253 ICRC Study (n 29) rule 100.

254 ‘New Media and the Courts’ (n 15) 7.

255 ibid.

256 ibid.

257 ibid.

258 Michael Fenner, ‘Evidentiary Problems Associated with the Introduction of Web-based evidence’, (noting that ‘[b]y and large, the novel question regarding the admissibility of web-based evidence … is going to be authentication’).

259 Stephen J Finley Jr, ‘Show Me the Evidence: Use of Social Media Information at Trial’ (E-Discovery Law Alerts, 28 March 2011), See also Hayden, Kendal Kelly, ‘The Proof is in the Posting: How Social Media is Changing the Law’ (2010) 73 Texas Bar Journal 188Google Scholar.

260 Remarks of Luis Moreno-Ocampo, ‘The International Response to the Crisis in Libya’ (Harvard University Humanitarian Law and Policy Forum webcast, 15 April 2011),

261 Case Concerning the Application of the Convention on the Prevention and Punishment of the Crime of Genocide (Bosnia and Herzegovina v Serbia and Montenegro), Judgment, 26 February 2007 [2007] ICJ Rep 43.

262 ibid para 227.

263 See, eg, Dennis Sweeney, ‘Social Media and Jurors’ (Nov/Dec 2010) Maryland Bar Journal 44 (describing due process concerns resulting from the use of social media by jurors during trial).

264 eg, Minotti (n 134).

265 ibid fn 52; Miller, John M, ‘Is MySpace Really My Space? Examining the Discoverability of the Contents of Social Media Accounts’ (2011) 30 Trial Advocate Quarterly 28Google Scholar (personal injury lawsuits); Witte, Derek, ‘Your Opponent Does Not Need a Friend Request to See Your Page: Social Networking Sites and Electronic Discovery’ (2010) 41 McGeorge Law Review 891Google Scholar; North, Evan E, ‘Facebook Isn't Your Space Anymore: Discovery of Social Networking Websites’ (2010) 58 University of Kansas Law Review 1279Google Scholar; Hayden (n 259) (describing a case in which the suspect, based on a photo posted on Facebook, was found to be a member of a gang).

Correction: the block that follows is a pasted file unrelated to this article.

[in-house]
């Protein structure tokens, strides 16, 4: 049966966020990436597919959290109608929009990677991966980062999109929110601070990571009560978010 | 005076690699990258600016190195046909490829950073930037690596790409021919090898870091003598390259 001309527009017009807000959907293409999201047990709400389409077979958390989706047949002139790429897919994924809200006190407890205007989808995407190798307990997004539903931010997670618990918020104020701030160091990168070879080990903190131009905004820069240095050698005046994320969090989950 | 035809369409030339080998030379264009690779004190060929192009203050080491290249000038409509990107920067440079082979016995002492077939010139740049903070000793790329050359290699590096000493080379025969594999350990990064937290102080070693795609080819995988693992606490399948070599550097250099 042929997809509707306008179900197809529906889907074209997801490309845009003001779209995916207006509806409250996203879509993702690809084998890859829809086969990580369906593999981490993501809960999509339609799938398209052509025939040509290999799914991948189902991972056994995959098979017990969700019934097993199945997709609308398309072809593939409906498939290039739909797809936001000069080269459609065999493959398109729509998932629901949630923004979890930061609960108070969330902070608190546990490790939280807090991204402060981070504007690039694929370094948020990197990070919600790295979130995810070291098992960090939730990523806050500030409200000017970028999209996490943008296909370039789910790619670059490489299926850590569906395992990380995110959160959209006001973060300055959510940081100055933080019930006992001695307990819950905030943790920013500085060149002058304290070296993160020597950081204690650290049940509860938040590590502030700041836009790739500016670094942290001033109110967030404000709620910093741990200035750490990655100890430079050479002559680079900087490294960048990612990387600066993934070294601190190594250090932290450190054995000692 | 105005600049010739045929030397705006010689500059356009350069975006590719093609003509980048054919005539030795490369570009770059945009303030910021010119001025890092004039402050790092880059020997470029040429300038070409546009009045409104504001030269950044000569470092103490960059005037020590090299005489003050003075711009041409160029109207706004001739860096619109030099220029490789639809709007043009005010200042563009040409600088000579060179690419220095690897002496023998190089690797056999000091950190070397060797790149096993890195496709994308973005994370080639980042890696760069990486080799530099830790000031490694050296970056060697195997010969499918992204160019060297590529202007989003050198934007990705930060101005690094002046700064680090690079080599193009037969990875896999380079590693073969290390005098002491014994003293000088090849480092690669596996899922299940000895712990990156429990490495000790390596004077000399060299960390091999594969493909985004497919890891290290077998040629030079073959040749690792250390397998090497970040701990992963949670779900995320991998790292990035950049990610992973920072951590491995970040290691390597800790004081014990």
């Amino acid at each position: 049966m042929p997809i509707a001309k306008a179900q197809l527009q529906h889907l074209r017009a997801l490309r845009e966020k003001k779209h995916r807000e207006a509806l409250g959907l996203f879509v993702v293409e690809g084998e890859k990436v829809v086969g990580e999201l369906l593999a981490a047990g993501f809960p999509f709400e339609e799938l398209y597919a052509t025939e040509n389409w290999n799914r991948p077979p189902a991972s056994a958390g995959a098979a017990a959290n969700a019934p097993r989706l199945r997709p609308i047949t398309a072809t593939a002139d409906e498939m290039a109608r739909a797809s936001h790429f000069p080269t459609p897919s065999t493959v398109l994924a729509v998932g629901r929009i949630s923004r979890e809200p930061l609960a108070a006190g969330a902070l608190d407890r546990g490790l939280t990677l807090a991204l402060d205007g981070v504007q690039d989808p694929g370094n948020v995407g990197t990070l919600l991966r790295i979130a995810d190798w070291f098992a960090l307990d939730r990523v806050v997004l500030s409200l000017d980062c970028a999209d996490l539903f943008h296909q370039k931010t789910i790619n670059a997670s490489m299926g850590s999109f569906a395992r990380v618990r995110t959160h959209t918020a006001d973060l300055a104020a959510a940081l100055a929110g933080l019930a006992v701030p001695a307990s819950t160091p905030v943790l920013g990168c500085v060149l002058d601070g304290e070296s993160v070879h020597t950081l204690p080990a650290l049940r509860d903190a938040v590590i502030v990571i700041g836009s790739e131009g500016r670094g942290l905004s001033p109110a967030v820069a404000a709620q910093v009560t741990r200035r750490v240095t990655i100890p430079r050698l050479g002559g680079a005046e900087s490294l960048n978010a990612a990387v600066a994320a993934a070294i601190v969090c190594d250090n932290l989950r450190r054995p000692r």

266 Hall v State No 03-10-00665-CR (Texas Court of Appeals, 3d District, 24 August 2011) 15.

267 People v Munck 92 AD3d 63 (NY 3d Dept, 29 December 2011) 66.

268 Laporcaro v City of New York 2012 NY Slip Op 50617U (35 Misc 3d 1209(A), 9 April, 2012) *7–8.

269 ibid.

270 Lautsi v Italy App No 30814/06 (ECtHR, 18 March 2011) (Rozakis J and Vajic J concurring) (The opinion classified a work by Appollonaire as ‘pornography’ based on its characterisation in Wikipedia); Borotyuk v Ukraine App No 33579/04 (ECtHR, 16 December 2010) (citing Wikipedia as a source for information on diabetes); Zdanoka v Latvia, App No 58278/00 (ECtHR, 16 March 2006) (citing Wikipedia for Latvian demographic information); Jakobski v Poland App No 18429/06 (ECtHR, 7 December 2010) (the government of Poland cited from Wikipedia as a definitive source on Buddhist cuisine).

271 ‘New Media and the Courts’ (n 15) 61.

272 ibid.